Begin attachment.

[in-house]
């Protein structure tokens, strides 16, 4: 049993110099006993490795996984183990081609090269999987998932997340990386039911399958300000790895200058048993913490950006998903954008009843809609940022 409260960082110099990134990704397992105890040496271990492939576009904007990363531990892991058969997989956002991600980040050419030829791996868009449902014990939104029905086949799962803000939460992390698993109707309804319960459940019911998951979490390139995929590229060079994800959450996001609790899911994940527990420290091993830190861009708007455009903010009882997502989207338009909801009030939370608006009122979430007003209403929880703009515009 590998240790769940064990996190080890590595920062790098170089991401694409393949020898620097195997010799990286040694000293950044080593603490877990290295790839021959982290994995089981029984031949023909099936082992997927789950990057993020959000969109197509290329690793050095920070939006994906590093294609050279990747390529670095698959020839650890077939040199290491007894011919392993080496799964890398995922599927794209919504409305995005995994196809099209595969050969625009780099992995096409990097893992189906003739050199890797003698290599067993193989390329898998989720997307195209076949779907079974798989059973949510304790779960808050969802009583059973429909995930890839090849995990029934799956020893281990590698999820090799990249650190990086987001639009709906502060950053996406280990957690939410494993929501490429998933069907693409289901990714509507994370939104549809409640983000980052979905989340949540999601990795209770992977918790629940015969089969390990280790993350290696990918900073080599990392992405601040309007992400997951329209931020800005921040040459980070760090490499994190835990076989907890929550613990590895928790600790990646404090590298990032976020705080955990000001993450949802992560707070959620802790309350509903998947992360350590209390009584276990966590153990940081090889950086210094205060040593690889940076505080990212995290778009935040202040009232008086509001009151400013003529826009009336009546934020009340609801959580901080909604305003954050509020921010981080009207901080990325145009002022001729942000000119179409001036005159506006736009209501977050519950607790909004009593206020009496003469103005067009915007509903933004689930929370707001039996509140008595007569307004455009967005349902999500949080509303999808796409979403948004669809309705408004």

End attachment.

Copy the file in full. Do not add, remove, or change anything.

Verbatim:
[in-house]
């Protein structure tokens, strides 16, 4: 049993110099006993490795996984183990081609090269999987998932997340990386039911399958300000790895200058048993913490950006998903954008009843809609940022 409260960082110099990134990704397992105890040496271990492939576009904007990363531990892991058969997989956002991600980040050419030829791996868009449902014990939104029905086949799962803000939460992390698993109707309804319960459940019911998951979490390139995929590229060079994800959450996001609790899911994940527990420290091993830190861009708007455009903010009882997502989207338009909801009030939370608006009122979430007003209403929880703009515009 590998240790769940064990996190080890590595920062790098170089991401694409393949020898620097195997010799990286040694000293950044080593603490877990290295790839021959982290994995089981029984031949023909099936082992997927789950990057993020959000969109197509290329690793050095920070939006994906590093294609050279990747390529670095698959020839650890077939040199290491007894011919392993080496799964890398995922599927794209919504409305995005995994196809099209595969050969625009780099992995096409990097893992189906003739050199890797003698290599067993193989390329898998989720997307195209076949779907079974798989059973949510304790779960808050969802009583059973429909995930890839090849995990029934799956020893281990590698999820090799990249650190990086987001639009709906502060950053996406280990957690939410494993929501490429998933069907693409289901990714509507994370939104549809409640983000980052979905989340949540999601990795209770992977918790629940015969089969390990280790993350290696990918900073080599990392992405601040309007992400997951329209931020800005921040040459980070760090490499994190835990076989907890929550613990590895928790600790990646404090590298990032976020705080955990000001993450949802992560707070959620802790309350509903998947992360350590209390009584276990966590153990940081090889950086210094205060040593690889940076505080990212995290778009935040202040009232008086509001009151400013003529826009009336009546934020009340609801959580901080909604305003954050509020921010981080009207901080990325145009002022001729942000000119179409001036005159506006736009209501977050519950607790909004009593206020009496003469103005067009915007509903933004689930929370707001039996509140008595007569307004455009967005349902999500949080509303999808796409979403948004669809309705408004």